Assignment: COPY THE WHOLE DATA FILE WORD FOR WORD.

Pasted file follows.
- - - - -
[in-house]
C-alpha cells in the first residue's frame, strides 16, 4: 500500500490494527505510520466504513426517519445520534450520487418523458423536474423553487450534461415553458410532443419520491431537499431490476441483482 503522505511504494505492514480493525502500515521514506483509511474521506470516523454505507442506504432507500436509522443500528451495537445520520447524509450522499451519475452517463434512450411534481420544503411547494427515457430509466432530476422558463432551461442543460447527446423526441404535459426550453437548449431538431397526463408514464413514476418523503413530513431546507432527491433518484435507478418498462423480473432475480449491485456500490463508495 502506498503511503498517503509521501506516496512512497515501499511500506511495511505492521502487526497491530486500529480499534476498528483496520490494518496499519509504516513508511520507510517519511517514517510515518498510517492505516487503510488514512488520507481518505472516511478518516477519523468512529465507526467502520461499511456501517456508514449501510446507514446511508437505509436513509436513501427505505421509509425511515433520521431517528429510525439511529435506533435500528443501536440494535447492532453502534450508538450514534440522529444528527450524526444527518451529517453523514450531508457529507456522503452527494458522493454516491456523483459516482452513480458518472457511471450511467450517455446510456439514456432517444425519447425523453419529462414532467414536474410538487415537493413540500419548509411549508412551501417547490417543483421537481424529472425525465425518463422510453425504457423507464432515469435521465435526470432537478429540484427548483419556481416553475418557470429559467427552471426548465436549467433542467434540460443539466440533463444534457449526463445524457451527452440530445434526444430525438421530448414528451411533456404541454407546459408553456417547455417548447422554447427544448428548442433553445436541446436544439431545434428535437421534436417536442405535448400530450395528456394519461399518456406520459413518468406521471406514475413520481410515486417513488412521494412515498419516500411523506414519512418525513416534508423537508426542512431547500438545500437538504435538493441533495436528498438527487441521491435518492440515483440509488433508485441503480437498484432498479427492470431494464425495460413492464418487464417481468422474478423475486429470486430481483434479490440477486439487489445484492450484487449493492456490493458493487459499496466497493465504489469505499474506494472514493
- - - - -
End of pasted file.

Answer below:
[in-house]
C-alpha cells in the first residue's frame, strides 16, 4: 500500500490494527505510520466504513426517519445520534450520487418523458423536474423553487450534461415553458410532443419520491431537499431490476441483482 503522505511504494505492514480493525502500515521514506483509511474521506470516523454505507442506504432507500436509522443500528451495537445520520447524509450522499451519475452517463434512450411534481420544503411547494427515457430509466432530476422558463432551461442543460447527446423526441404535459426550453437548449431538431397526463408514464413514476418523503413530513431546507432527491433518484435507478418498462423480473432475480449491485456500490463508495 502506498503511503498517503509521501506516496512512497515501499511500506511495511505492521502487526497491530486500529480499534476498528483496520490494518496499519509504516513508511520507510517519511517514517510515518498510517492505516487503510488514512488520507481518505472516511478518516477519523468512529465507526467502520461499511456501517456508514449501510446507514446511508437505509436513509436513501427505505421509509425511515433520521431517528429510525439511529435506533435500528443501536440494535447492532453502534450508538450514534440522529444528527450524526444527518451529517453523514450531508457529507456522503452527494458522493454516491456523483459516482452513480458518472457511471450511467450517455446510456439514456432517444425519447425523453419529462414532467414536474410538487415537493413540500419548509411549508412551501417547490417543483421537481424529472425525465425518463422510453425504457423507464432515469435521465435526470432537478429540484427548483419556481416553475418557470429559467427552471426548465436549467433542467434540460443539466440533463444534457449526463445524457451527452440530445434526444430525438421530448414528451411533456404541454407546459408553456417547455417548447422554447427544448428548442433553445436541446436544439431545434428535437421534436417536442405535448400530450395528456394519461399518456406520459413518468406521471406514475413520481410515486417513488412521494412515498419516500411523506414519512418525513416534508423537508426542512431547500438545500437538504435538493441533495436528498438527487441521491435518492440515483440509488433508485441503480437498484432498479427492470431494464425495460413492464418487464417481468422474478423475486429470486430481483434479490440477486439487489445484492450484487449493492456490493458493487459499496466497493465504489469505499474506494472514493